Full-term babies are delivered
sometime between 37 and 42 weeks of pregnancy. (Those weeks are counted from
the first day of your last menstrual period.) A pregnancy that has
reached 42 or more weeks is called a “post-term” or “post-date” pregnancy. You
might also call it “overdue.” Pregnancy that lasts beyond the due date is
most cases, there is no obvious cause of a post-term pregnancy.
Some post-term pregnancies are not truly post-term.
The due date may not have been figured correctly. (Your due date is 40 completed weeks after
your last period. If you ovulated late in your cycle, your pregnancy didn’t start as
early as this due date says.)
An ultrasound measurement of your fetus during
the first trimester can give the most accurate due date. But
even that due date is an estimate of when you might deliver.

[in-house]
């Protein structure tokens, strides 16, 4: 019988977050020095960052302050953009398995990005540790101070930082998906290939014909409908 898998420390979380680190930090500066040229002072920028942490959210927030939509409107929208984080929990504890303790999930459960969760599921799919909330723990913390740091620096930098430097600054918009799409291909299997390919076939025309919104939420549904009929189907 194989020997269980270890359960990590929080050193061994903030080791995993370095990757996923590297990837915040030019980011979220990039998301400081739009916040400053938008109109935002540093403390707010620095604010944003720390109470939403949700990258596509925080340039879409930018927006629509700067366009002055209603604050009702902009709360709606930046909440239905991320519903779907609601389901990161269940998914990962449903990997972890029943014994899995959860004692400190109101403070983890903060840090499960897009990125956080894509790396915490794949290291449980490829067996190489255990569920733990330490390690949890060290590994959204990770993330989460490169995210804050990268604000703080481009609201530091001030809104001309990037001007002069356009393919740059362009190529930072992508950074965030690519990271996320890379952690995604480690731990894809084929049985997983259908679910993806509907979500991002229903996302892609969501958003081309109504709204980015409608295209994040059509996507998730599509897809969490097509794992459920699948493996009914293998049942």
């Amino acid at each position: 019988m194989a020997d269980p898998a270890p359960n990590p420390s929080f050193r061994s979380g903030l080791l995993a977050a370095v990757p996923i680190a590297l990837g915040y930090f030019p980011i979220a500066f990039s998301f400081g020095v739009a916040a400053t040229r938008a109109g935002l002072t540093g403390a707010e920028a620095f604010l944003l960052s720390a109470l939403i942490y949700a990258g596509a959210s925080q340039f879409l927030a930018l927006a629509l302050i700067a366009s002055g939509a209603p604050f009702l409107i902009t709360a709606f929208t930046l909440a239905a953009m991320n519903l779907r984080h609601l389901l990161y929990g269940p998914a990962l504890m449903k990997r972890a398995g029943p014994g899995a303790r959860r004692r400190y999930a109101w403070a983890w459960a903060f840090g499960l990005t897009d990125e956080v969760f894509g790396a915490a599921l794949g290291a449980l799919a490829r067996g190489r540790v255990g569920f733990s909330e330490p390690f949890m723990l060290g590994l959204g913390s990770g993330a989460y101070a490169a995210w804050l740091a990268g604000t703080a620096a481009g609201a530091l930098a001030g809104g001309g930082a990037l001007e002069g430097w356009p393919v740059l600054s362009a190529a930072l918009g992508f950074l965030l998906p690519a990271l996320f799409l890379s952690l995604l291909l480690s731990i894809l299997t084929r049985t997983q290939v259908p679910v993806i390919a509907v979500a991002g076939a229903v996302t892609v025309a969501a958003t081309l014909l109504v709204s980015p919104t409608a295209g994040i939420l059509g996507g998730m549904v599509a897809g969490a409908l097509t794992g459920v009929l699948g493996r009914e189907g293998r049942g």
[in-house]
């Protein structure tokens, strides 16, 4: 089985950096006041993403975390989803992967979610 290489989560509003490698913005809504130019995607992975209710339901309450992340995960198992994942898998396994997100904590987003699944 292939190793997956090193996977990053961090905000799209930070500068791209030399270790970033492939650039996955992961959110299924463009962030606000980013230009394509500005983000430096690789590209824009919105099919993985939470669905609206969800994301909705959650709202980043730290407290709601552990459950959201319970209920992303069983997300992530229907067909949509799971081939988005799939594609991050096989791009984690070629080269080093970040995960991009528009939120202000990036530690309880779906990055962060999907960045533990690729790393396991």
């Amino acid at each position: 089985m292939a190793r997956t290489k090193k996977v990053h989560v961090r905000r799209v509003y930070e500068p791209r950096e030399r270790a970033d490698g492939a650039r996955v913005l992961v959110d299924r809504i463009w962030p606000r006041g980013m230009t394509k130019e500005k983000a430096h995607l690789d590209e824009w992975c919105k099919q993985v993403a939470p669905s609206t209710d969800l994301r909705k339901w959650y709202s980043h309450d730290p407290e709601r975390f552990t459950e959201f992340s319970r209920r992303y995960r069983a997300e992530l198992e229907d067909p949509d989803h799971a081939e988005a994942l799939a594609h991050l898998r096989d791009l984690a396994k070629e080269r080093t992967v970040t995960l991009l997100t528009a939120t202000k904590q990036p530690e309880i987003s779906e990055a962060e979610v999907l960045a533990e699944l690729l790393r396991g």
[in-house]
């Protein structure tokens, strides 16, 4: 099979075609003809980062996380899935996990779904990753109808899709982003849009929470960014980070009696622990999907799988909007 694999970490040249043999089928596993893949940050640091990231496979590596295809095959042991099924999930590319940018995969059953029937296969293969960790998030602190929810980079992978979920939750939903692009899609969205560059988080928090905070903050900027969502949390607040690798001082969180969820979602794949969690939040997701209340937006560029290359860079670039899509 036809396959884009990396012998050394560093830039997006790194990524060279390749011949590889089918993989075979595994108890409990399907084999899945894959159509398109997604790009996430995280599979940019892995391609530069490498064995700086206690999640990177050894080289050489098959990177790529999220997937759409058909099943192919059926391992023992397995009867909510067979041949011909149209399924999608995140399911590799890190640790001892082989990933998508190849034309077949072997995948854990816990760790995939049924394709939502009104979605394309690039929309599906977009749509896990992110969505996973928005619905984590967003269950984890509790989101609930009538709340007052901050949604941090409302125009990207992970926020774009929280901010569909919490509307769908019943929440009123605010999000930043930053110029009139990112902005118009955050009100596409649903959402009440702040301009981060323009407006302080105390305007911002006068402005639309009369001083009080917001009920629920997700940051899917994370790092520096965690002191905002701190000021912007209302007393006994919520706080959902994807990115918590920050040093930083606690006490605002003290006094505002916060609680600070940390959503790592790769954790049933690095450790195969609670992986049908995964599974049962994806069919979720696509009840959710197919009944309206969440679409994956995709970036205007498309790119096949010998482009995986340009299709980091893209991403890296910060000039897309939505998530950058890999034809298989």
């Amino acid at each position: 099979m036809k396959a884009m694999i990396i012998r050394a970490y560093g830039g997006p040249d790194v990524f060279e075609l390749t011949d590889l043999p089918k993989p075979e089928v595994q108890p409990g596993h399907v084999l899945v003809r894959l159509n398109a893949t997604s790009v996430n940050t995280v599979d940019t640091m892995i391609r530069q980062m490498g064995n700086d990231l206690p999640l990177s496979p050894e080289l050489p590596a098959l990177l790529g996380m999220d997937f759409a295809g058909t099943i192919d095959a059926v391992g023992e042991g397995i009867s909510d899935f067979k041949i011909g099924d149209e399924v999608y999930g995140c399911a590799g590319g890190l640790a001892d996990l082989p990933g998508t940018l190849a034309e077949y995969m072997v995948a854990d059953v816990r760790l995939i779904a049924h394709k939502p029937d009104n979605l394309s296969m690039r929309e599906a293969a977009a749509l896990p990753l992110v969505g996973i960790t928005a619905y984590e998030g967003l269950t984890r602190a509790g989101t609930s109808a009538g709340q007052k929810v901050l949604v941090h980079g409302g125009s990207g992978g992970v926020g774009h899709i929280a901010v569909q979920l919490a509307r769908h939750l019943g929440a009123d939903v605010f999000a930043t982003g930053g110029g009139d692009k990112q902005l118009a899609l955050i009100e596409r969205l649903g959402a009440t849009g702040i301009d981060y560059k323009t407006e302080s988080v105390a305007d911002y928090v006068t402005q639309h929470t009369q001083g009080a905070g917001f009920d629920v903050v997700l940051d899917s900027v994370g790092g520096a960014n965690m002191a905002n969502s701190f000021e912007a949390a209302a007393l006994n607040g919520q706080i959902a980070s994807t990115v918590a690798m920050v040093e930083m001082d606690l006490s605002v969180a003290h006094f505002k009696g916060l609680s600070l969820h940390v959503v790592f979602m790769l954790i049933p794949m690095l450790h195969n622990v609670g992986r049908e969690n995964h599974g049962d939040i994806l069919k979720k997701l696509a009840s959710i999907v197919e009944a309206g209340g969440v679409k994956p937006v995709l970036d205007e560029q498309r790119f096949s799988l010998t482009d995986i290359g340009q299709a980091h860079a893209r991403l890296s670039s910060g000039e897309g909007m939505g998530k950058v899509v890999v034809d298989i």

What concerns are linked to post-term pregnancy?
Most often, a post-term baby is born in good health. But a very small
number of post-term pregnancies are linked to stillbirth and infant death. This is why your doctor or nurse-midwife
will watch you closely after 40 to 41 weeks.
Many doctors and nurse-midwives want to lower risks for the post-term baby by delivering by or
before 42 weeks. In most cases, watching and waiting is also fine. It is often
hard to know which choice is best during the 2 weeks after the due
Any time after the due date that a fetal
problem shows up in testing, it is time to deliver.
If the cervix isn’t ready for delivery, watching and waiting is
a reasonable choice. But giving medicine to soften the cervix and induce
labor does seem to have some advantages. A review of studies has shown that
softening the cervix and inducing labor after 41 completed weeks lowers the rate of
stillbirths and infant deaths (though, either way, deaths are very
For safety reasons, most health professionals will plan
to deliver a baby by 42 weeks, inducing labor if necessary.